A fascia (/( ) /; PL: fasciae // or fascias; adjective fascial; from Latin: "band") is a generic term for macroscopic membranous bodily structures.: 42 Fasciae are classified as superficial, deep, visceral, and parietal, and further designated according to their anatomical location.
There exists some controversy about what structures are considered "fascia", and how types of fascia should be classified. The two most common systems are:
|NA 1983||TA 1997||Description||Example|
|Superficial fascia||(not considered fascia in this system)||This is found in the subcutis in most regions of the body, blending with the reticular layer of the dermis.||Fascia of Scarpa|
|Deep fascia||Fascia of muscles||This is the dense fibrous connective tissue that interpenetrates and surrounds the muscles, bones, nerves and blood vessels of the body.||Transverse fascia|
|Visceral fascia||Visceral fascia, parietal fascia||This suspends the organs within their cavities and wraps them in layers of connective tissue membranes.||Pericardium|
Superficial fascia is the lowermost layer of the skin in nearly all of the regions of the body, that blends with the reticular dermis layer. It is present on the face, over the upper portion of the sternocleidomastoid, at the nape of the neck, and overlying the breastbone. It consists mainly of loose areolar, and fatty adipose connective tissue and is the layer that primarily determines the shape of a body.[medical citation needed] In addition to its subcutaneous presence, superficial fascia surrounds organs and glands, neurovascular bundles, and is found at many other locations where it fills otherwise unoccupied space. It serves as a storage medium of fat and water; as a passageway for lymph, nerve and blood vessels; and as a protective padding to cushion and insulate.
Superficial fascia is present, but does not contain fat, in the eyelid, ear, scrotum, penis and clitoris.
Due to its viscoelastic properties, superficial fascia can stretch to accommodate the deposition of adipose that accompanies both ordinary and prenatal weight gain. After pregnancy and weight loss, the superficial fascia slowly reverts to its original level of tension.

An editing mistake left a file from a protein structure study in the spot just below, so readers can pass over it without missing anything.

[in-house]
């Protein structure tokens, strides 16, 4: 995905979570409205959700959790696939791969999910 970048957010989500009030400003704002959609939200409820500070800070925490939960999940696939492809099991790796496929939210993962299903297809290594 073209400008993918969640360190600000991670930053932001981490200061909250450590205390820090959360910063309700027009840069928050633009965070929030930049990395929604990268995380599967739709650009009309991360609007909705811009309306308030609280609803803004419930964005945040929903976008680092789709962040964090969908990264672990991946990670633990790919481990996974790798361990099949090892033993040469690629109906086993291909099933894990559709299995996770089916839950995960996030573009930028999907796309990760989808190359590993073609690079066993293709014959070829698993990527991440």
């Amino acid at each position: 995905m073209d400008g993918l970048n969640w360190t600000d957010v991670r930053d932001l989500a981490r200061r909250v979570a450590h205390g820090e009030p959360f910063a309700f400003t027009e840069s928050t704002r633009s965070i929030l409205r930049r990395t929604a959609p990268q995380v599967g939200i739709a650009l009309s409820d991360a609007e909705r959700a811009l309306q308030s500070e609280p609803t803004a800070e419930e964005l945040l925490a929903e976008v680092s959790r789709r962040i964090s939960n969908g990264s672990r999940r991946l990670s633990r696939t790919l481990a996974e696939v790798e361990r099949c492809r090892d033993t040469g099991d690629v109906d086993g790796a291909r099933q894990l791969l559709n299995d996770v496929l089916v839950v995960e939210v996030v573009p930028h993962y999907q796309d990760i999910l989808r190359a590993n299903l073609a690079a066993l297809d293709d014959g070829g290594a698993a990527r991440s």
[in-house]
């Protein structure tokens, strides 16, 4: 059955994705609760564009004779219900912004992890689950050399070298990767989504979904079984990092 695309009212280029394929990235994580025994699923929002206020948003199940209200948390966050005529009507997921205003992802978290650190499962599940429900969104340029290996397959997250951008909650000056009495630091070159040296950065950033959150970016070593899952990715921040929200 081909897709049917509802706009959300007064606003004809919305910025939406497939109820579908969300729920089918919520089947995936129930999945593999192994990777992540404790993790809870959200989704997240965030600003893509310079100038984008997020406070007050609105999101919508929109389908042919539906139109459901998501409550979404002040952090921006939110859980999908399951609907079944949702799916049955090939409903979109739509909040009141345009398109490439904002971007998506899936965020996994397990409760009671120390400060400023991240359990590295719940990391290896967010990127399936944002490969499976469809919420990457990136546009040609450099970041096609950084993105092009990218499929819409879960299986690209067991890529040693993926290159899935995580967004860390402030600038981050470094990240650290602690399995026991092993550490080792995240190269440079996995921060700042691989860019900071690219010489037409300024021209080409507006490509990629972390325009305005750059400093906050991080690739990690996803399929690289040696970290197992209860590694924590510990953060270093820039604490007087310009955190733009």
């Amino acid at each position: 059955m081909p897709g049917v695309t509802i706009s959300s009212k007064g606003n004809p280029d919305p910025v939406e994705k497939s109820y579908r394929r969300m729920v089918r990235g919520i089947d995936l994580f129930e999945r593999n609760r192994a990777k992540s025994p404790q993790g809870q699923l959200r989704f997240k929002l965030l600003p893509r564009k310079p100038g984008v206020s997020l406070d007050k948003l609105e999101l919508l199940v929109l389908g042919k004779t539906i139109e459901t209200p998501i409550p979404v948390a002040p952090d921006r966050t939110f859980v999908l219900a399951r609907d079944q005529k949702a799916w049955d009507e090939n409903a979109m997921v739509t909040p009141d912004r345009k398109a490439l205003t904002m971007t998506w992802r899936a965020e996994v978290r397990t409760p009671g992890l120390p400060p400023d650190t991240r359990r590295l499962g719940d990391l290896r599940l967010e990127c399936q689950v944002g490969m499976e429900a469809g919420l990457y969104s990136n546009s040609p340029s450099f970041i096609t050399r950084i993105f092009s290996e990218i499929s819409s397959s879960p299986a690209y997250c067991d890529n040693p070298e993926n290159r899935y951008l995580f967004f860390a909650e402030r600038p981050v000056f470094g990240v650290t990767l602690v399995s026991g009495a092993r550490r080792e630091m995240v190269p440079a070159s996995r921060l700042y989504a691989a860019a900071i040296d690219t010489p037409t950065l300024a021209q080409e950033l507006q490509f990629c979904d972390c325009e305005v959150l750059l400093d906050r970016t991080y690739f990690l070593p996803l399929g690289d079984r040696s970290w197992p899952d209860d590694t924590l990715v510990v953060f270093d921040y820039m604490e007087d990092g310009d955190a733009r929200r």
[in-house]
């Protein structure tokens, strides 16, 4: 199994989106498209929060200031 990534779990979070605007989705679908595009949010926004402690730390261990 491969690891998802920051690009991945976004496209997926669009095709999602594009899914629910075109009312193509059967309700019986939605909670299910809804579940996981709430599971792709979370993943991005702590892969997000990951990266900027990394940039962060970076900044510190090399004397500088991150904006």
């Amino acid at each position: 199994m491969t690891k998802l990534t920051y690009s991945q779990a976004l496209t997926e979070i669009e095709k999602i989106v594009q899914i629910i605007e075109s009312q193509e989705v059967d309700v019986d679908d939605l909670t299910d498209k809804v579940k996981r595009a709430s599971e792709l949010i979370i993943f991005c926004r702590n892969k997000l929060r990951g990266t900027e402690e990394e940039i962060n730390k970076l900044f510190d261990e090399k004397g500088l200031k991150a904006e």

Visceral fascia (also called subserous fascia) suspends the organs within their cavities and wraps them in layers of connective tissue membranes. Each of the organs is covered in a double layer of fascia; these layers are separated by a thin serous membrane.
Visceral fascia is less extensible than superficial fascia. Due to its suspensory role of the organs, it needs to maintain its tone rather consistently. If it is too lax, it contributes to organ prolapse, yet if it is hypertonic, it restricts proper organ motility.
Main article: Deep fascia
Deep fascia is a layer of dense fibrous connective tissue which surrounds individual muscles, and also divides groups of muscles into fascial compartments. This fascia has a high density of elastin fibre that determines its extensibility or resilience. Deep fascia was originally considered to be essentially avascular but later investigations have confirmed a rich presence of thin blood vessels. Deep fascia is also richly supplied with sensory receptors. Examples of deep fascia are fascia lata, fascia cruris, brachial fascia, plantar fascia, thoracolumbar fascia and Buck's fascia.
Fasciae were traditionally thought of as passive structures that transmit mechanical tension generated by muscular activities or external forces throughout the body. An important function of muscle fasciae is to reduce friction of muscular force. In doing so, fasciae provide a supportive and movable wrapping for nerves and blood vessels as they pass through and between muscles. Fascial tissues are frequently innervated by sensory nerve endings. These include myelinated as well as unmyelinated nerves. Based on this a proprioceptive, nociceptive as well as interoceptive function of fascia has been postulated. Fascial tissues – particularly those with tendinous or aponeurotic properties – are also able to store and release elastic potential energy.
Fascia becomes important clinically when it loses stiffness, becomes too stiff, or has decreased shearing ability. When inflammatory fasciitis or trauma causes fibrosis and adhesions, fascial tissue fails to differentiate the adjacent structures effectively. This can happen after surgery, where the fascia has been incised and healing includes a scar that traverses the surrounding structures.
Main article: Fascial compartment
A fascial compartment is a section within the body that contains muscles and nerves and is surrounded by fascia. In the human body, the limbs can each be divided into two segments: The upper limb can be divided into the arm and the forearm and the sectional compartments of both of these – the fascial compartments of the arm and the fascial compartments of the forearm contain an anterior and a posterior compartment. The lower limbs can be divided into two segments – the leg and the thigh – and these contain the fascial compartments of the leg and the fascial compartments of the thigh.
A fasciotomy may be used to relieve compartment syndrome as a result of high pressure within a fascial compartment.
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